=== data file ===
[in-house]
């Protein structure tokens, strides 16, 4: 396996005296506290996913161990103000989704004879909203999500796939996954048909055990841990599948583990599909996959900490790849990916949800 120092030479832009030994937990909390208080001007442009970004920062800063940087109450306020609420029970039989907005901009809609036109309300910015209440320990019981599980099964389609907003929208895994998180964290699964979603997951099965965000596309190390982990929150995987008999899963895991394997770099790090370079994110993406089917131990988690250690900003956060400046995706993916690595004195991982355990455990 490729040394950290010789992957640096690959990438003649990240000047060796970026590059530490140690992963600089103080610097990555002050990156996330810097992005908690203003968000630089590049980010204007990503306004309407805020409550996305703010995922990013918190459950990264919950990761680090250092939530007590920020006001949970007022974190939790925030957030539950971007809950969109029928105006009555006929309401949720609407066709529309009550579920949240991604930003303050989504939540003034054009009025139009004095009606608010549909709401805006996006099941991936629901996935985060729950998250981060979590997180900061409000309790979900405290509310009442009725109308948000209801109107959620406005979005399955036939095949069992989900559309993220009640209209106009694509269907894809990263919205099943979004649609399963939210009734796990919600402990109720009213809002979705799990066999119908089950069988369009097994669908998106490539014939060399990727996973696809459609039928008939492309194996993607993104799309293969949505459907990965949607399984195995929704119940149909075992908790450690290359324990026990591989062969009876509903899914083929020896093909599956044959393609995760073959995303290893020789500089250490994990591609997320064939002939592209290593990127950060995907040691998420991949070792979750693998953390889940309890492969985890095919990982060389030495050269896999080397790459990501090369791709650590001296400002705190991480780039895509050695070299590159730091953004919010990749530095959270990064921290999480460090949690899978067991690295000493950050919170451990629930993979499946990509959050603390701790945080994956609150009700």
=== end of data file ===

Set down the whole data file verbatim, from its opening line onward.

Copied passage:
[in-house]
């Protein structure tokens, strides 16, 4: 396996005296506290996913161990103000989704004879909203999500796939996954048909055990841990599948583990599909996959900490790849990916949800 120092030479832009030994937990909390208080001007442009970004920062800063940087109450306020609420029970039989907005901009809609036109309300910015209440320990019981599980099964389609907003929208895994998180964290699964979603997951099965965000596309190390982990929150995987008999899963895991394997770099790090370079994110993406089917131990988690250690900003956060400046995706993916690595004195991982355990455990 490729040394950290010789992957640096690959990438003649990240000047060796970026590059530490140690992963600089103080610097990555002050990156996330810097992005908690203003968000630089590049980010204007990503306004309407805020409550996305703010995922990013918190459950990264919950990761680090250092939530007590920020006001949970007022974190939790925030957030539950971007809950969109029928105006009555006929309401949720609407066709529309009550579920949240991604930003303050989504939540003034054009009025139009004095009606608010549909709401805006996006099941991936629901996935985060729950998250981060979590997180900061409000309790979900405290509310009442009725109308948000209801109107959620406005979005399955036939095949069992989900559309993220009640209209106009694509269907894809990263919205099943979004649609399963939210009734796990919600402990109720009213809002979705799990066999119908089950069988369009097994669908998106490539014939060399990727996973696809459609039928008939492309194996993607993104799309293969949505459907990965949607399984195995929704119940149909075992908790450690290359324990026990591989062969009876509903899914083929020896093909599956044959393609995760073959995303290893020789500089250490994990591609997320064939002939592209290593990127950060995907040691998420991949070792979750693998953390889940309890492969985890095919990982060389030495050269896999080397790459990501090369791709650590001296400002705190991480780039895509050695070299590159730091953004919010990749530095959270990064921290999480460090949690899978067991690295000493950050919170451990629930993979499946990509959050603390701790945080994956609150009700």